QA AND LOCALISATION: What’s bugging the bug testers?

As an important part of the games industry, the QA and localisation sphere is subject to the same changes that the entire sector is experiencing.

For example, the shift in the ways that games are distributed these days has been a challenge for the way QA firms operate. Where before once the game has shipped their jobs were over. Today, that’s simply not the case.

The main challenge we face is still how to operate ‘games as a service’ as all releases are now live. Even the triple-A PC and console IP require ongoing support,” says Ben Wibberley, VMC’s director of business development for games.

QA and localisation firms have had to change how they operate, specifically to exist in an embedded, agile development environment and adjust to the constant updates of content whether that is game updates or DLC.”


But QA and localisation firms aren’t just stretched into supporting games post-launch, they are also working on more platforms now than ever before, and this is testing their resources.

The main challenge we’ve observed is platform diversity. Not only do the product types differ between platforms, various hardware has different functionality features that need to be considered during every test phase,” says Harrison Baker, executive QA manager at Testology.

We’ve got console, handheld, PC, browser, Steam, Android, iOS, Amazon, VR, TV Games, toy integration, and all sorts of other platforms. Our business goes beyond video games and delves into the digital sector, generally, so we have to tackle multiple different product types within these evolving platforms. As our business grows, our biggest challenge is reacting to platform diversity while training, developing, and promoting diverse tester skillsets at the very highest industry level.”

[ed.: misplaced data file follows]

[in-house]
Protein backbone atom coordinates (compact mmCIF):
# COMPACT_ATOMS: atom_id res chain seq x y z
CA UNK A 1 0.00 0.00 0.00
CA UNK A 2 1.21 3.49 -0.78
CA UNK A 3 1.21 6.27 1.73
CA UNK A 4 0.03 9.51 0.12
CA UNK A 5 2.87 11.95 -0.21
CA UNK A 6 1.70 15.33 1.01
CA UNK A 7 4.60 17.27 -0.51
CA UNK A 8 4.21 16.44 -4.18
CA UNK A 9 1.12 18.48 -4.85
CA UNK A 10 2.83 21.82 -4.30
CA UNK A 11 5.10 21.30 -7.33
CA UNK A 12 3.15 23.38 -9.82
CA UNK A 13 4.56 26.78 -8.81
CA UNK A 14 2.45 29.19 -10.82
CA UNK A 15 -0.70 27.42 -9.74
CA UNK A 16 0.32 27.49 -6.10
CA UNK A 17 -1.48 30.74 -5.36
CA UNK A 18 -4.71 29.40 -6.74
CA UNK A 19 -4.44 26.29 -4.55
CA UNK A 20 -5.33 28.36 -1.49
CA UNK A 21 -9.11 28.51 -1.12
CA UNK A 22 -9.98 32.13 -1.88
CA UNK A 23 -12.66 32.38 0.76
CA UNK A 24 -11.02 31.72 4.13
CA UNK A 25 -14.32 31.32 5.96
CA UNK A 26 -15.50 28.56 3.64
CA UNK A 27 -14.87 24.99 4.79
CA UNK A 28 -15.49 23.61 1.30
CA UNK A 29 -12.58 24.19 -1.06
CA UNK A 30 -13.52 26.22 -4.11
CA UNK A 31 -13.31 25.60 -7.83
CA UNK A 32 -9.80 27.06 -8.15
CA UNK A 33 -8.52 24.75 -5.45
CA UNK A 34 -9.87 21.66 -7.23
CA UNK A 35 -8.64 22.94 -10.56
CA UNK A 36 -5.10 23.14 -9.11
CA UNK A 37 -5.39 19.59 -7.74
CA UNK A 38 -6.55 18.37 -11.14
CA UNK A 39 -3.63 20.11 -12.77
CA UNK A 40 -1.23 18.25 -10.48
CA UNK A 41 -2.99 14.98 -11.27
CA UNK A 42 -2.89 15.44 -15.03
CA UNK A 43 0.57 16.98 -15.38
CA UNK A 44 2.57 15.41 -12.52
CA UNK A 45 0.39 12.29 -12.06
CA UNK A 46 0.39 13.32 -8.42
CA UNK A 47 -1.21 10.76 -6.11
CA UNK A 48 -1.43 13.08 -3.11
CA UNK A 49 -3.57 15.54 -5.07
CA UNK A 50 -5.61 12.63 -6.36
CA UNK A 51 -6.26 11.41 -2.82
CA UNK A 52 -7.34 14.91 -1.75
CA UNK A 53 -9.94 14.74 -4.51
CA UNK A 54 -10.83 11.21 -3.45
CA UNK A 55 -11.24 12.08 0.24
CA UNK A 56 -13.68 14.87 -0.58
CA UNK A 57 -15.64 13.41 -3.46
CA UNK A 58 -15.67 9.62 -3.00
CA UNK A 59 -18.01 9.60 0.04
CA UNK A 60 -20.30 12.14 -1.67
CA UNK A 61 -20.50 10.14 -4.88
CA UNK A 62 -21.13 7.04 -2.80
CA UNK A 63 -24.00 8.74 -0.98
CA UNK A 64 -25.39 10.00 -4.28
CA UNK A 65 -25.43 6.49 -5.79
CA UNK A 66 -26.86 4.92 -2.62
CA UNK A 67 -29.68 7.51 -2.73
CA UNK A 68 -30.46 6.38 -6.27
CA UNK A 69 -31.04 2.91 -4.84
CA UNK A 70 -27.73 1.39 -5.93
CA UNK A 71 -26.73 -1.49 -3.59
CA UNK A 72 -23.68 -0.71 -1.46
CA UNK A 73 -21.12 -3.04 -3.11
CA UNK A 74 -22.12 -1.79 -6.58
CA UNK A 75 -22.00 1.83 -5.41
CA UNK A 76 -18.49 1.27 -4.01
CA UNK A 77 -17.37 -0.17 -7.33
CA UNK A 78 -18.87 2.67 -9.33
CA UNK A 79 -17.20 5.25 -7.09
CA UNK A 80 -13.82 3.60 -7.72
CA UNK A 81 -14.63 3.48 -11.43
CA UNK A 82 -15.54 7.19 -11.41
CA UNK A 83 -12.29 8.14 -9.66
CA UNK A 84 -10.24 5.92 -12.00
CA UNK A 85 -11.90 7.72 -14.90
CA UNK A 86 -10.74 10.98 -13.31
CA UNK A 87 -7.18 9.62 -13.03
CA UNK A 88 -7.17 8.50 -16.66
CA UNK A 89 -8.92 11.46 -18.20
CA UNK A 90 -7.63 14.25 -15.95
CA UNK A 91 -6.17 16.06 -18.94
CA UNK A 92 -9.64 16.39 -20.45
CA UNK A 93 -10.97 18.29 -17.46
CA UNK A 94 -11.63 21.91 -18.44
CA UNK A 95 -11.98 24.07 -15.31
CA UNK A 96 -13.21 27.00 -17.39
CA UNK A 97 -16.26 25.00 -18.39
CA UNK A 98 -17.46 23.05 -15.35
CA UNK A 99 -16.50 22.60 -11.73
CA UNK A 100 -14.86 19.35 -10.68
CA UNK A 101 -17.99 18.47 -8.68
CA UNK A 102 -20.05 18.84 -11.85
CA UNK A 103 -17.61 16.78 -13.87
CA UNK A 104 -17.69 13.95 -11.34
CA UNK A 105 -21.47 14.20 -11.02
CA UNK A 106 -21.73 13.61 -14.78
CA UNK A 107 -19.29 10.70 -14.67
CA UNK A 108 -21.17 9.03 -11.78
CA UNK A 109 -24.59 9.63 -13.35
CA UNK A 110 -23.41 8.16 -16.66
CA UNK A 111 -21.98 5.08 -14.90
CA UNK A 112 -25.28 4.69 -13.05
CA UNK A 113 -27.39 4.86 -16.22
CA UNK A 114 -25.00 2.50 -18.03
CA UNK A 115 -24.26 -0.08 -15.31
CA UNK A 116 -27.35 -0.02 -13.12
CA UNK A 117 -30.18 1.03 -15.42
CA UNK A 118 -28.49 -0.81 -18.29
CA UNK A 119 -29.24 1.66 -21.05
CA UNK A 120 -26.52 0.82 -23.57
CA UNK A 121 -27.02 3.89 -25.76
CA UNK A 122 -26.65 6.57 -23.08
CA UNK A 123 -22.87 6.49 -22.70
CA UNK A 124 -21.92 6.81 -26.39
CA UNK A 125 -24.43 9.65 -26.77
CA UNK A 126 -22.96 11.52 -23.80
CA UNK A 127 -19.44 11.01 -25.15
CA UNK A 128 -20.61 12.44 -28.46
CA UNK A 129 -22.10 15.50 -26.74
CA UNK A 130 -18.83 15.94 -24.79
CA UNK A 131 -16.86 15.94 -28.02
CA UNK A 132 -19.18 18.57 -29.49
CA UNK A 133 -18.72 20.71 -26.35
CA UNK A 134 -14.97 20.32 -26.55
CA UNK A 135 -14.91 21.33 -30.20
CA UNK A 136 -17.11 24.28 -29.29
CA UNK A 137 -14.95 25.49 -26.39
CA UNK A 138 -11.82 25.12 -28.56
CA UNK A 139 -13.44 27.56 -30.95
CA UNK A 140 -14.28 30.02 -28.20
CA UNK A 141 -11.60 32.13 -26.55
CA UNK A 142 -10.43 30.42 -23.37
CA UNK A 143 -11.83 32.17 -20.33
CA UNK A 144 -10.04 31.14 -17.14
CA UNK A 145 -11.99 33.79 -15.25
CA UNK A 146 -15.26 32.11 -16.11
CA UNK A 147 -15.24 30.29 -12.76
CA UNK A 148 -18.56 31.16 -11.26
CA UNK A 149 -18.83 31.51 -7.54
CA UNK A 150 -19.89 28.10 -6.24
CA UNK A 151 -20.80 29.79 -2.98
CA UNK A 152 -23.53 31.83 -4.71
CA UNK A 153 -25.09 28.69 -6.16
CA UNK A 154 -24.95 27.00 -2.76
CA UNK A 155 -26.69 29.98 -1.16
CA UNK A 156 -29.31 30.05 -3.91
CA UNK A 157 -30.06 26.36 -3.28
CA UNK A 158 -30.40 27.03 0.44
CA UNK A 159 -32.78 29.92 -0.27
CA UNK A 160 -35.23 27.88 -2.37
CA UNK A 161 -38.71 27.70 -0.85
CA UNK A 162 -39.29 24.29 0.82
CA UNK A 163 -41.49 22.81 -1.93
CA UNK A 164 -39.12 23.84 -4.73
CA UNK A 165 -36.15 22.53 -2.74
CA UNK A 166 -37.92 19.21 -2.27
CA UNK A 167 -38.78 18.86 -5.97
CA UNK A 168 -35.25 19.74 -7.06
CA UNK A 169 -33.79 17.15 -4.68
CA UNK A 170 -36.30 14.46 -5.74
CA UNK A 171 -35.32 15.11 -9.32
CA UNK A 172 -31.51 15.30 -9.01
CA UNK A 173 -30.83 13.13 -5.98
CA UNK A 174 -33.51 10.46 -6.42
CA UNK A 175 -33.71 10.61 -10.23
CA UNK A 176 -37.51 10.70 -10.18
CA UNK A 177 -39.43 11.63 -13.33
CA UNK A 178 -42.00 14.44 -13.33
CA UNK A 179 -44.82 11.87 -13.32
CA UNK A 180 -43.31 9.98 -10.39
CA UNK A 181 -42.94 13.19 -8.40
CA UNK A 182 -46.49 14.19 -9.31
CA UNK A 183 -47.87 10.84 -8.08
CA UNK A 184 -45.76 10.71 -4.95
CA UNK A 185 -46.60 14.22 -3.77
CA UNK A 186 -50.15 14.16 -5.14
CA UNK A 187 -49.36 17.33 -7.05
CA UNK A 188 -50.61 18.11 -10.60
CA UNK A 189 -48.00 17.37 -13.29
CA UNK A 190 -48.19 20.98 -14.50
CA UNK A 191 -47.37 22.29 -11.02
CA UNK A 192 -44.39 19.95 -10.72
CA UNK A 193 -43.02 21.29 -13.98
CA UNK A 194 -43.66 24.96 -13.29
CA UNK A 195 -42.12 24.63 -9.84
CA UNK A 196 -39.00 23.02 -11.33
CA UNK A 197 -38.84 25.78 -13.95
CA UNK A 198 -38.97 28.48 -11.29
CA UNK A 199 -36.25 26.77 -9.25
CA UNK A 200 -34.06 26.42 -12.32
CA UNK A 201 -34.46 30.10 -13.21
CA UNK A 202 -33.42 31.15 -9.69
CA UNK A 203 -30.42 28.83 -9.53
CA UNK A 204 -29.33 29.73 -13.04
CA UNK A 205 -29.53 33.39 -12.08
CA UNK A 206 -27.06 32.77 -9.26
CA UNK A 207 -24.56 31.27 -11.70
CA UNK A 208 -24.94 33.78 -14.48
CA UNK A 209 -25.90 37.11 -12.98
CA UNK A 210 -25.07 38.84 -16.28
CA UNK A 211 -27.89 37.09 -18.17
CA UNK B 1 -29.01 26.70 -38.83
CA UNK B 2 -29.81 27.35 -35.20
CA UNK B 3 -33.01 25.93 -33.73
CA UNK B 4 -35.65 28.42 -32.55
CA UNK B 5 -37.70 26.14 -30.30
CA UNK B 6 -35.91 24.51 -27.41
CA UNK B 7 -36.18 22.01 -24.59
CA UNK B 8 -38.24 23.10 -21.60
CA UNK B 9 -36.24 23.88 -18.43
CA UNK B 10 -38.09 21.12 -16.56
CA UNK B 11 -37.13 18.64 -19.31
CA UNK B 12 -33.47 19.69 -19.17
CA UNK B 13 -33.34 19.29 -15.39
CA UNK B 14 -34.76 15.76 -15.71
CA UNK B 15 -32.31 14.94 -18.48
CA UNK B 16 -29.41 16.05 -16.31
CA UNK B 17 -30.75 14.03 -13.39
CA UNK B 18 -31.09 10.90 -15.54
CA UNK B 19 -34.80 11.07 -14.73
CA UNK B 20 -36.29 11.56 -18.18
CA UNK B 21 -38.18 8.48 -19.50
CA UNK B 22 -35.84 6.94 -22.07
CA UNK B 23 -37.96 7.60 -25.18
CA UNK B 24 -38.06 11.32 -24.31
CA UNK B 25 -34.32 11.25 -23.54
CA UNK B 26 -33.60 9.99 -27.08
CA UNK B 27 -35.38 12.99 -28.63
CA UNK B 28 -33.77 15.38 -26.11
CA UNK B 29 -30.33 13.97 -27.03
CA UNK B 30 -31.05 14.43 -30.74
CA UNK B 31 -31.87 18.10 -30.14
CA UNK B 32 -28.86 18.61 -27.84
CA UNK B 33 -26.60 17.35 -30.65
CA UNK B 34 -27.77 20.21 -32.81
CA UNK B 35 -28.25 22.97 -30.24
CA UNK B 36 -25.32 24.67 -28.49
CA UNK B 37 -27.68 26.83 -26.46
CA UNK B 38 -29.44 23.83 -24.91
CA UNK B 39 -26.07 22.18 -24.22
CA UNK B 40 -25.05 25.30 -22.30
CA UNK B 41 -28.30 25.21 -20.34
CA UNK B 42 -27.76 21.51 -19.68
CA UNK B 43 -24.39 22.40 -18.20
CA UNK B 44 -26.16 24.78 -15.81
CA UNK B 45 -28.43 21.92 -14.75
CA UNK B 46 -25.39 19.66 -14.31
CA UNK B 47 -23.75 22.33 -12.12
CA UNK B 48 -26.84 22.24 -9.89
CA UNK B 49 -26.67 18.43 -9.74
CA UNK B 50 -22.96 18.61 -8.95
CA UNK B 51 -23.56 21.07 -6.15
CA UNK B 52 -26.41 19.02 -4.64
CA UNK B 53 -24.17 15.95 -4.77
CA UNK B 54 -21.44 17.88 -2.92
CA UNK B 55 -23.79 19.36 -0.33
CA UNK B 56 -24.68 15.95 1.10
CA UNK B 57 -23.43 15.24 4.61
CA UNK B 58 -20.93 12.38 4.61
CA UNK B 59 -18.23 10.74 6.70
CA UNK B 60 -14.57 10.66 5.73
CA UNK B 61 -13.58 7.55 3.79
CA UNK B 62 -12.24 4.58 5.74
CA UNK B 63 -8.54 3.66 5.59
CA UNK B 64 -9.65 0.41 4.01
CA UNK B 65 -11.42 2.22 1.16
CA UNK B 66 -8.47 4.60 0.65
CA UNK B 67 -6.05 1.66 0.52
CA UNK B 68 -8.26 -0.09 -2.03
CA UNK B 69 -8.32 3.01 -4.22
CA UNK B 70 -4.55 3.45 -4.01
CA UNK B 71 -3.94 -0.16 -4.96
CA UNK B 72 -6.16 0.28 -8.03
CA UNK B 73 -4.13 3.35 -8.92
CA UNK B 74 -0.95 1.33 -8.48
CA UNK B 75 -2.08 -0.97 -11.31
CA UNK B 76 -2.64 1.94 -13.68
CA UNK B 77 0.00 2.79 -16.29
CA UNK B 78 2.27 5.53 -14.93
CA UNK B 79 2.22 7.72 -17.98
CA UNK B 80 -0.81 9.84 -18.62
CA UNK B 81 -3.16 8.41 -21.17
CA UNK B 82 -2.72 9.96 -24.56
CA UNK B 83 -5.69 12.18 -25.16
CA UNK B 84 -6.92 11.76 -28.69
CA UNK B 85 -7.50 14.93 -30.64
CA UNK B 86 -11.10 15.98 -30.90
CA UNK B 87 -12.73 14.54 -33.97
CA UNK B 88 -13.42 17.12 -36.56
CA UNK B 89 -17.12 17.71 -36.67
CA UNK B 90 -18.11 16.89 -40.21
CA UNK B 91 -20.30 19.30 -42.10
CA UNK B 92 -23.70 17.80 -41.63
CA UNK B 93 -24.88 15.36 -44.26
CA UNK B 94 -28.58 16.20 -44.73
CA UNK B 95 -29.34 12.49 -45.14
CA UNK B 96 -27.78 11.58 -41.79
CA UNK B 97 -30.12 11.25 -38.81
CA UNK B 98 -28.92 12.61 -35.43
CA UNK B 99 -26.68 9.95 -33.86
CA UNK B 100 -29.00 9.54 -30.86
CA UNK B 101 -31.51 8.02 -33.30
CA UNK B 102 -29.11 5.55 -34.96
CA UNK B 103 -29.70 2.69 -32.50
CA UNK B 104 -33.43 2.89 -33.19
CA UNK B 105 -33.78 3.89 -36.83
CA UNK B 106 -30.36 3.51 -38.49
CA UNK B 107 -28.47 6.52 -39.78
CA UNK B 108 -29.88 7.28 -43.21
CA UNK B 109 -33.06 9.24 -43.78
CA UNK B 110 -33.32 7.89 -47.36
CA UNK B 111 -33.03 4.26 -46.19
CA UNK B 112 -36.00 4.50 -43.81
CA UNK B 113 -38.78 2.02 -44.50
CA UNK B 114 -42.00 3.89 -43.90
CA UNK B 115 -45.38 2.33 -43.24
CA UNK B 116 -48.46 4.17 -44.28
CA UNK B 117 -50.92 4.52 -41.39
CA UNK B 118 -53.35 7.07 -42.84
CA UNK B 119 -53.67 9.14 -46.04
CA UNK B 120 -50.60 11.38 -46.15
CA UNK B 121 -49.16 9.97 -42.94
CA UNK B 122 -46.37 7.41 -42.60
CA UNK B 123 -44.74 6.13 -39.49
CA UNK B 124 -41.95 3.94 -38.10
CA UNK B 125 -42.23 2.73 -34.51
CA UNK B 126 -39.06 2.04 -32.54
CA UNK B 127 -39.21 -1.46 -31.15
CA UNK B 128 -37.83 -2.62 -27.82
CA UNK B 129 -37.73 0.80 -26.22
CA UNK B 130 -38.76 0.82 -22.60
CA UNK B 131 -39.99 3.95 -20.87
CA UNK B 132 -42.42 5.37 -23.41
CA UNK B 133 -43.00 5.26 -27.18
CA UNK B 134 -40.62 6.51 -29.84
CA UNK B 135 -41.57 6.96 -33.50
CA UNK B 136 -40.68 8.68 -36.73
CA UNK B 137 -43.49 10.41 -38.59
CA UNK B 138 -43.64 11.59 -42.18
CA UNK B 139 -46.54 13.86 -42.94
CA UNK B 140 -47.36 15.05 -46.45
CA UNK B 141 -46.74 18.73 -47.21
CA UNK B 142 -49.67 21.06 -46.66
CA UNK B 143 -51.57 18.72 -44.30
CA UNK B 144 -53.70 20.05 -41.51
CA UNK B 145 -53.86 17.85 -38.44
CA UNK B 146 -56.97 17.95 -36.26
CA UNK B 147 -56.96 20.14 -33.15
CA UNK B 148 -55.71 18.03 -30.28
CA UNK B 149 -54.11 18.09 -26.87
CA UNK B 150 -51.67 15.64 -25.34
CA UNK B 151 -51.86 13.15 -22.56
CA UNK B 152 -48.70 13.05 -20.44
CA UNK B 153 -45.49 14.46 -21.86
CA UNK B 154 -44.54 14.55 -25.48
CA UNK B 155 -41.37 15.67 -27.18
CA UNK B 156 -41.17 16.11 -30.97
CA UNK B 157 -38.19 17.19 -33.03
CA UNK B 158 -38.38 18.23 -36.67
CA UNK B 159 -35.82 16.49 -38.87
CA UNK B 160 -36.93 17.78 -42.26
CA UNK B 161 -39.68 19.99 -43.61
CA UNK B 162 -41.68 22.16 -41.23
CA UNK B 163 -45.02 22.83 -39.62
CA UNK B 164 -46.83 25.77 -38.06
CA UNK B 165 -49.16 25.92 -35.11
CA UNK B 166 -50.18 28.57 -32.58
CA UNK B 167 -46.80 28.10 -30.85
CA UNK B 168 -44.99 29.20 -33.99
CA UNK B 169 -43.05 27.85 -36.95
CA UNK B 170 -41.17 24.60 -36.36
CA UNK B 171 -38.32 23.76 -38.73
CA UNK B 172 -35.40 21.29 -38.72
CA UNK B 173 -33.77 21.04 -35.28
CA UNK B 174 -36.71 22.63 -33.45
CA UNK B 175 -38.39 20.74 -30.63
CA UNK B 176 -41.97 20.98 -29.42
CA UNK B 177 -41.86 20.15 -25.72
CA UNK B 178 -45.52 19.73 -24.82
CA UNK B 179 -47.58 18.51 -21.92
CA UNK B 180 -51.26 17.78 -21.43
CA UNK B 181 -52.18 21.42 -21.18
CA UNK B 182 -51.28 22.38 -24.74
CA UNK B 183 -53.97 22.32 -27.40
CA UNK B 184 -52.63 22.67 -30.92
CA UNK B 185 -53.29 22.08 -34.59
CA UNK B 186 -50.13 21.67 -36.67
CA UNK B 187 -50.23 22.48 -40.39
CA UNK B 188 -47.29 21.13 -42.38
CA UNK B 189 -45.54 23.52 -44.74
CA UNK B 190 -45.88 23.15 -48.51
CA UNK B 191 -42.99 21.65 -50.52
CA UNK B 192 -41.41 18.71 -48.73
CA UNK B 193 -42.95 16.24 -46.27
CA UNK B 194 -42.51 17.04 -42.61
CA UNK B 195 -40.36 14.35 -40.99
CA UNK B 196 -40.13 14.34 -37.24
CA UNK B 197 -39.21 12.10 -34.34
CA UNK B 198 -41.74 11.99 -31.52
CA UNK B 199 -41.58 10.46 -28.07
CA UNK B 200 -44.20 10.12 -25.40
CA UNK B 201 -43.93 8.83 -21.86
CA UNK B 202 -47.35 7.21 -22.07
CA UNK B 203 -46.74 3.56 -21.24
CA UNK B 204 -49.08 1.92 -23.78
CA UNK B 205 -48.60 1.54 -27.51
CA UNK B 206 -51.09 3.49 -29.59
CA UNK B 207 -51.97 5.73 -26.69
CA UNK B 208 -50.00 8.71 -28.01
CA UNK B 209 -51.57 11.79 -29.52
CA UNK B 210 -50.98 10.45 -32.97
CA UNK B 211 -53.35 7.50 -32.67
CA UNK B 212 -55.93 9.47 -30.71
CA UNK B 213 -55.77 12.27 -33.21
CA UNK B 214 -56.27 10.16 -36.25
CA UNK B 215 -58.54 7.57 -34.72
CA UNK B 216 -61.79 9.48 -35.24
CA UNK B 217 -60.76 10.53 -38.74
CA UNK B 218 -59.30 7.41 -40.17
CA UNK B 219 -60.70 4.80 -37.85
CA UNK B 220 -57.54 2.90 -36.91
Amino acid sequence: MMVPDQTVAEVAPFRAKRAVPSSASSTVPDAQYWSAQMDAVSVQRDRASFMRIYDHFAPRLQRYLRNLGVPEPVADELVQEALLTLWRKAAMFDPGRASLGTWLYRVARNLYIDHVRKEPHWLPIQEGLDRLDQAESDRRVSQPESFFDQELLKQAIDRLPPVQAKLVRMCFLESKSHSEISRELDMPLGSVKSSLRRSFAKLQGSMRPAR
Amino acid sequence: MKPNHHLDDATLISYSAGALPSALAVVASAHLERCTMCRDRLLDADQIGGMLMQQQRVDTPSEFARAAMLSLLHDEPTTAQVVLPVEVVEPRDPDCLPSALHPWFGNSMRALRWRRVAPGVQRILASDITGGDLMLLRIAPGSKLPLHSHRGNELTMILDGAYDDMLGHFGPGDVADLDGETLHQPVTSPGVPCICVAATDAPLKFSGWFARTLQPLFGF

Mathieu Lachance, functionality QA manager at Babel Games is positive about these changes:
The challenges QA and localisation are facing are the same are all other sectors working with new technology.

We have to be flexible and adapting at a pace that may seem quite aggressive to other older and well established industries. It’s a double-edged sword that ends up being positive for the organisations though. It allows them to offer new and better products and services every year.”

"QA and localisation, publishers and developers are under more strain to deliver games cheaper and in shorter time frames."

Mathieu Lachance, Babel

Included in the high number of platforms are countless mobile devices. One way that QA firms are getting round these issues is by using simulated devices – tech that emulates the functionality of a given platform. But this hardware is somewhat divisive in the sphere.

The point of view on the quality outcome of a product regarding the use of emulation is divided,” says Lachance.

Some argue that the simulations are not an exact representation of an actual device, which could affect the final product unexpectedly. On the other hand, having the flexibility of emulating multiple devices rapidly instead of a few in a similar timeframe could actually mean testing the potential outcome of products much more efficiently, allowing us to get through higher volumes of work than what would have been possible otherwise.”